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Alone in the woods

I have been on a road trip to Idaho for the past week or so, which is why there have been so few posts lately. I haven't had much time to keep up with my RSS feeds or even read the newspaper; all my news has been coming in fits and starts from NPR. I am up to speed on local news in Nebraska and Wyoming but not much else for the time being. The past few days I have been in Yellowstone National Park, the first of America's national parks and something of a prototype for the entire concept. The sights were suitably amazing; it's hard to fathom geothermal sites even when you are standing before them. The earth is simply not supposed to be smoking. Yellowstone is full of smoking holes belching out a sulfurous stench in a haze of mist, and abject, gurgling sinks spewing mud in unseemly clods. And of course there were geyser spouts, which seemed strangely fake. With all the tourists who had flooded in for the Memorial Day holiday standing around, it seemed to me that it was all rigged, as if the presence of spectators automatically indicates human choreographers who have carefully plotted what is being observed. My habit of being skeptical about entertainment has made this instinctive in me, to look for the strings even when there can't be any. (I have a whole series of observations about the peculiarities of nature tourism, but I'll save them for the next post. I'm still unpacking, and I have yet to dig out the envelope I wrote them down on.)

Though not as singular and uncanny as the geyser basins and whatnot, the park's alpine scenery was impressive as well -- lots of snow-capped peaks rimming the rolling sagebrush meadows. But it all left me feeling weirdly oppressed. I had expected it to be restorative to be out in nature for a while, unplugged, but instead it seemed to throw me into a kind of existential confusion. I had expected that the time away would allow to forget about online sharing and all that, but instead it brought out how much it had been lurking int he background, shaping my social self and the ways I've come to stabilize it and even recognize its existence. Contra Thoreau, retreating into nature, instead of bringing me back to myself, made me feel like less of a self and a bit more like one of the many undifferentiated bison one encounters out there. I don't feel replenished for the assault on the backlog of posts I intend to read and write. Instead, as I was out hiking, I would think of this dormant blog and wonder how I'll ever manage to catch up, a nagging thought that filled me with vague, unshakable uneasiness. Being adrift in the natural world had come to feel very unnatural; the serenity seemed like a taunt. This seems to me the inverse of the interconnected feeling I take for granted in the time I spend online, and I understood for the first time why people would do something as inane as Twitter their hikes from their iPhones or something. I tried to feed this anxiety by taking lots of pictures with the idea of sharing them later, but this only aggravated the feeling. I couldn't possibly take enough pictures. Eventually I had to try the opposite tack and take no pictures at all.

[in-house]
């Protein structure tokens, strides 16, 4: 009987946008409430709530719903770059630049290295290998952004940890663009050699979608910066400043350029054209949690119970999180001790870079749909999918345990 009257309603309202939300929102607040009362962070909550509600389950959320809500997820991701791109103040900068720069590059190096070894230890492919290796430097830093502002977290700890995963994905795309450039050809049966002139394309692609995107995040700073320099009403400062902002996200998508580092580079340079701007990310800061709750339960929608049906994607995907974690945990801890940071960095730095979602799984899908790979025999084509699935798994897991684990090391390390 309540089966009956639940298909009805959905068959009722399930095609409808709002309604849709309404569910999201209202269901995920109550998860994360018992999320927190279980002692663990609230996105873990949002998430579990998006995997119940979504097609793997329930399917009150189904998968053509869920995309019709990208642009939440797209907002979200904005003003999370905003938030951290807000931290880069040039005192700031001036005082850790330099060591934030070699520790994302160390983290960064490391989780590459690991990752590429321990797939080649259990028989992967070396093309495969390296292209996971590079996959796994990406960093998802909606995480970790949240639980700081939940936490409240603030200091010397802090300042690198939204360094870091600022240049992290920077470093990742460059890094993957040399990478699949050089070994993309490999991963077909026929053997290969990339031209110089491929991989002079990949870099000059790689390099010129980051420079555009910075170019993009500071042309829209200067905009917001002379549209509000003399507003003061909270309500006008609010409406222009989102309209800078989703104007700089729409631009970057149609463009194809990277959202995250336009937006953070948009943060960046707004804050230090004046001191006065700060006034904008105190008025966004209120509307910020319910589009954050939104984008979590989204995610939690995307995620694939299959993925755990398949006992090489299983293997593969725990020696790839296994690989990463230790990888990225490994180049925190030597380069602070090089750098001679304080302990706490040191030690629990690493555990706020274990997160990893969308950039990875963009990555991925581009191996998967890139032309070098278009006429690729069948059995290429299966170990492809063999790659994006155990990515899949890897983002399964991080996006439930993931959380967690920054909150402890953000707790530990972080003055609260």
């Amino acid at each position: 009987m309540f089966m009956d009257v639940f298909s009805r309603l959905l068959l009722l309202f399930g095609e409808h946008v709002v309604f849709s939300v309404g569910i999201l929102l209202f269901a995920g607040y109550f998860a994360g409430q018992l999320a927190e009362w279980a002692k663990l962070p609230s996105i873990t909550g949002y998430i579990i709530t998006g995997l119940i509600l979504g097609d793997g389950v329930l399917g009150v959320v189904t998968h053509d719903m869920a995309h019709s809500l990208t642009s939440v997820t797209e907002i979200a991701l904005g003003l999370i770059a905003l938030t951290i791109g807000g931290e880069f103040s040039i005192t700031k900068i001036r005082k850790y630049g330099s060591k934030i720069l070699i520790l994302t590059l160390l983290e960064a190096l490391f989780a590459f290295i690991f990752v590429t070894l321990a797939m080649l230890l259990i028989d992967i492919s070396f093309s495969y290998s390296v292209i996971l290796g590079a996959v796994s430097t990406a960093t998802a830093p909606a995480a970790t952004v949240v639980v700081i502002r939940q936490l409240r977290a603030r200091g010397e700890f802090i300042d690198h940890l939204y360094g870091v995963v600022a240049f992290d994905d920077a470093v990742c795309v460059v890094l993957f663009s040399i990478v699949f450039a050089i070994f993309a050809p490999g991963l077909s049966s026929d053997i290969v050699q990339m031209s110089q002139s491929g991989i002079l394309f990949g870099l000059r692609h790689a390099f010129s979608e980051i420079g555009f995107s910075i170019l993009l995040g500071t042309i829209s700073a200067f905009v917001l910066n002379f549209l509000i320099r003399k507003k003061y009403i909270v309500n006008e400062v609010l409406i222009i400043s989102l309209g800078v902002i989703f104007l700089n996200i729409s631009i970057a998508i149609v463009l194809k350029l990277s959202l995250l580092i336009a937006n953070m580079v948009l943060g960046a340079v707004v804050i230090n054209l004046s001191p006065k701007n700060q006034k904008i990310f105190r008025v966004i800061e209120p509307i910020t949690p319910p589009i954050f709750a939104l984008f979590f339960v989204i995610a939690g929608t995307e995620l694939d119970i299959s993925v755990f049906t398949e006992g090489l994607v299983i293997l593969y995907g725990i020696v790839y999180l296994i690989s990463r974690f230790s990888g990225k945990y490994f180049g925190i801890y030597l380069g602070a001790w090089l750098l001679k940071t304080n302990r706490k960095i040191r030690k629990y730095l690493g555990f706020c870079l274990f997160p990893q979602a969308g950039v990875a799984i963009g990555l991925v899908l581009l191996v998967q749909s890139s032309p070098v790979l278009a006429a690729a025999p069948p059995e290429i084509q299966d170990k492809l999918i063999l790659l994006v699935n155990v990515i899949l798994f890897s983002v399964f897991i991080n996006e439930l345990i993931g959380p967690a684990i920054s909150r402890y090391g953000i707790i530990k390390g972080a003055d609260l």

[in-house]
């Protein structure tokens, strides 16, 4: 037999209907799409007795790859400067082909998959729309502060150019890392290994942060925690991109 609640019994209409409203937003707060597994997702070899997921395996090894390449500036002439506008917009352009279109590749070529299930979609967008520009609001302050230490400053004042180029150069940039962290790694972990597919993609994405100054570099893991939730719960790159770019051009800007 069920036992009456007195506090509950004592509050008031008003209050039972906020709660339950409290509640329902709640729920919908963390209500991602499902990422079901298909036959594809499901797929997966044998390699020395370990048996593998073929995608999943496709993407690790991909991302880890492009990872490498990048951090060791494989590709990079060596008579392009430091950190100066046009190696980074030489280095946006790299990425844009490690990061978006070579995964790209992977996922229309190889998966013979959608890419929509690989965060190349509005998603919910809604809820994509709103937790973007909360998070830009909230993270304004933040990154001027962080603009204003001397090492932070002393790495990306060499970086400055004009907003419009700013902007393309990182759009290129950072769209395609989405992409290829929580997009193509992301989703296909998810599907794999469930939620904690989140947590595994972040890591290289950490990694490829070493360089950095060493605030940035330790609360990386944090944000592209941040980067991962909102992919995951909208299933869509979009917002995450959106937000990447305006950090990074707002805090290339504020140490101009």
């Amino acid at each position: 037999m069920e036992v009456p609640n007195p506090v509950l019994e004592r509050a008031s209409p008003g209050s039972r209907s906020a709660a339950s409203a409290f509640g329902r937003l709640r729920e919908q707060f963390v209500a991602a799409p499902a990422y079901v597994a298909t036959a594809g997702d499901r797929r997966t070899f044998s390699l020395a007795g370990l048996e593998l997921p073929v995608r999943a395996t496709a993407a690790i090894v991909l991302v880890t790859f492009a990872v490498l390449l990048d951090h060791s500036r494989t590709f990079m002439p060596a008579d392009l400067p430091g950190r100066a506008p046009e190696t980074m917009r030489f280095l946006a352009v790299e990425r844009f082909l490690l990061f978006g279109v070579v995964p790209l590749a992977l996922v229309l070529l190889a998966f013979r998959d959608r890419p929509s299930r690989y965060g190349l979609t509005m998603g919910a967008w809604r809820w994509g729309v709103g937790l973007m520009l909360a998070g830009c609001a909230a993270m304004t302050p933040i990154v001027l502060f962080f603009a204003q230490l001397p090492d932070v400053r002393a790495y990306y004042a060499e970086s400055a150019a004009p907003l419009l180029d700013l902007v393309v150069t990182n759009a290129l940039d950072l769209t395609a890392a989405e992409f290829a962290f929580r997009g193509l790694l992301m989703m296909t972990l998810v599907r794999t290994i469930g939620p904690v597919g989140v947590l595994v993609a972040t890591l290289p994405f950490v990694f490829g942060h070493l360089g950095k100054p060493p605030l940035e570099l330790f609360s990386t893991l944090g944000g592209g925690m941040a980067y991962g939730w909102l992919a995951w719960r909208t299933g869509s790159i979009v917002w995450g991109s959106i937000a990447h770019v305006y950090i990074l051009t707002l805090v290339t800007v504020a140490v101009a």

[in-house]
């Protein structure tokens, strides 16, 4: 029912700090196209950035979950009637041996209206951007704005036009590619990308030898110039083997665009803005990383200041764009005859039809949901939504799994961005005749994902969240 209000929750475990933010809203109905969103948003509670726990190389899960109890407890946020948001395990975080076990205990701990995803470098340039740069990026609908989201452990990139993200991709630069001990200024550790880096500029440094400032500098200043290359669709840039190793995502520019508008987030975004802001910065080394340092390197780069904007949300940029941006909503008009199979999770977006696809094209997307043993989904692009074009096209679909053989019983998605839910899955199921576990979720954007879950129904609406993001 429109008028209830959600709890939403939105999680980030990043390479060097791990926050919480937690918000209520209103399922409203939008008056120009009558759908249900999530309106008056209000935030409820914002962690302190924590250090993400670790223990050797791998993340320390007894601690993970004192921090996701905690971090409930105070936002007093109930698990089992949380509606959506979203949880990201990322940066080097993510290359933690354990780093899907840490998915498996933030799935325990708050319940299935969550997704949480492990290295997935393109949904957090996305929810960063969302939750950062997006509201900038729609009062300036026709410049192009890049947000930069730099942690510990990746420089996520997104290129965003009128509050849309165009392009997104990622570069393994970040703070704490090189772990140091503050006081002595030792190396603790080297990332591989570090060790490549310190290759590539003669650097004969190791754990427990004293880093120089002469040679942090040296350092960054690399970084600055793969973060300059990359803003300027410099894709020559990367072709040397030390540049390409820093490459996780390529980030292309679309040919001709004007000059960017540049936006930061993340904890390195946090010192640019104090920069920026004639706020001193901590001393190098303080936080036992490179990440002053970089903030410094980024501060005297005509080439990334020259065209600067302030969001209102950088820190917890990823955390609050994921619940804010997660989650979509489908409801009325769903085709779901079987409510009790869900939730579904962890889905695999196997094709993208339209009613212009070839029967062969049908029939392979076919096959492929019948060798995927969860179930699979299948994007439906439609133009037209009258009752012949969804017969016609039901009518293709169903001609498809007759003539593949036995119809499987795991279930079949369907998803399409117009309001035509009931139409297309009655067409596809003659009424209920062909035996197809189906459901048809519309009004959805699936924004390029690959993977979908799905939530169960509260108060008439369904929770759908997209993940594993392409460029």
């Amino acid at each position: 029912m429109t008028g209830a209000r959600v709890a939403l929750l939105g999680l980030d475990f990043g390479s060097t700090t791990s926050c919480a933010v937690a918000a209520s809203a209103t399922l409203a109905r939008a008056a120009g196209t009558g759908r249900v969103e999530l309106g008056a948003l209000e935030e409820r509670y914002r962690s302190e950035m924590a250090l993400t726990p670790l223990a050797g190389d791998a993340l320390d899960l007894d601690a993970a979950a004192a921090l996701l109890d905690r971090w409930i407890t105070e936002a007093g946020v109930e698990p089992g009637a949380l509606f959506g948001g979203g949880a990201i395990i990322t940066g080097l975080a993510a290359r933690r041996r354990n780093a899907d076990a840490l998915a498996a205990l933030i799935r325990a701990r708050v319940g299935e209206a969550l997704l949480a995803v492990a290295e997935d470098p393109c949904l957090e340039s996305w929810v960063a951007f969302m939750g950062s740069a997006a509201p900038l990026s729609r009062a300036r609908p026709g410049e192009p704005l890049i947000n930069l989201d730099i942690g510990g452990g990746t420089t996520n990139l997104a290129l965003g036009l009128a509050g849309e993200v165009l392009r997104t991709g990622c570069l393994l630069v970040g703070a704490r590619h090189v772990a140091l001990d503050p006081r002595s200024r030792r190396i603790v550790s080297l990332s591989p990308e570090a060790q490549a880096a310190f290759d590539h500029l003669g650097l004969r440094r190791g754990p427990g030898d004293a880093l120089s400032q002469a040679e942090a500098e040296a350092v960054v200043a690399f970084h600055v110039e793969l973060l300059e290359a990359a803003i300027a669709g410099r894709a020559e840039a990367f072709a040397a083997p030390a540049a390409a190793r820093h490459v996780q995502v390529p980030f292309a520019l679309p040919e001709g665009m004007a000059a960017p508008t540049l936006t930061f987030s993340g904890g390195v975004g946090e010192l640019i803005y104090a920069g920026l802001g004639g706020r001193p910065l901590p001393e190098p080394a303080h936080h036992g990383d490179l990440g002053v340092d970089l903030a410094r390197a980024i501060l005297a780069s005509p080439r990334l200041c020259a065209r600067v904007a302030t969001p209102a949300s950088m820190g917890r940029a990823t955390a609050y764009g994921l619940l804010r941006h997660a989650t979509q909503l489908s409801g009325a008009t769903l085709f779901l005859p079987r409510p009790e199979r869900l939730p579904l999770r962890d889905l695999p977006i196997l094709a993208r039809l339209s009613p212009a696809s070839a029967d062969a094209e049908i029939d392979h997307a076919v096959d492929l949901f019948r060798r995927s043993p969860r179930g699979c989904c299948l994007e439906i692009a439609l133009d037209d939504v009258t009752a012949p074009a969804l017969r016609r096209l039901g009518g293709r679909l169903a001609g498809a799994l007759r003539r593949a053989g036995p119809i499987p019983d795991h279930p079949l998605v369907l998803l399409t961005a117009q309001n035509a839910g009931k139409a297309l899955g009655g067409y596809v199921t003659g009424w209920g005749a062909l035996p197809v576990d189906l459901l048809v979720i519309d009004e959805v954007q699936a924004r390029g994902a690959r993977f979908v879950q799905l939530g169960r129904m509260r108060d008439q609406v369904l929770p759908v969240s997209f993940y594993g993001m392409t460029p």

I'm not much of a social networker, but its very existence has come to be something I take for granted at a much deeper level than I realized. I have this sense that experiences need to be shared in a much more mediated way to register to myself as having happened. And this is despite the fact that I don't make an effort to share all that much and am aware that the audience online is small, primarily imaginary. Once I might have been content thinking about what I would tell people about what I did; now I automatically draft much more ambitious multimedia plans for conveying what I want to share. But since online sharing has become a way of translating my own experiences to myself, without that process readily available to me, I felt dulled at times, alienated from myself to a degree.

All of this is to say that I think that the internet has suddenly brought us a much denser experience of interpersonal relationships and sociality that forces us to reshape the way we think of ourselves, as being potentially social at basically all times. We are perpetually present everywhere, with a ubiquity wireless connectivity supplies. The result of this thick intimacy, this perpetual sociality, is that we may have much more difficulty achieving harmony with the natural world, where presence is momentary and fragile, and sociality is limited to the distance our voices can travel.

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Multi-tasking on your smart phone consumes too many resources, including memory, and can cause the system to "choke". Imagine what it does to your brain.

In the simplest of terms, Adam Gazzaley and Larry D. Rosen's The Distracted Mind: Ancient Brains in a High-Tech World is a book about technology and the distractions that often accompany it. This may not sound like anything earth shattering. A lot of people have written about this subject. Still, this book feels a little different. It's a unique combination of research, data, and observation. Equally important, it doesn't just talk about the problem—it suggests solutions.

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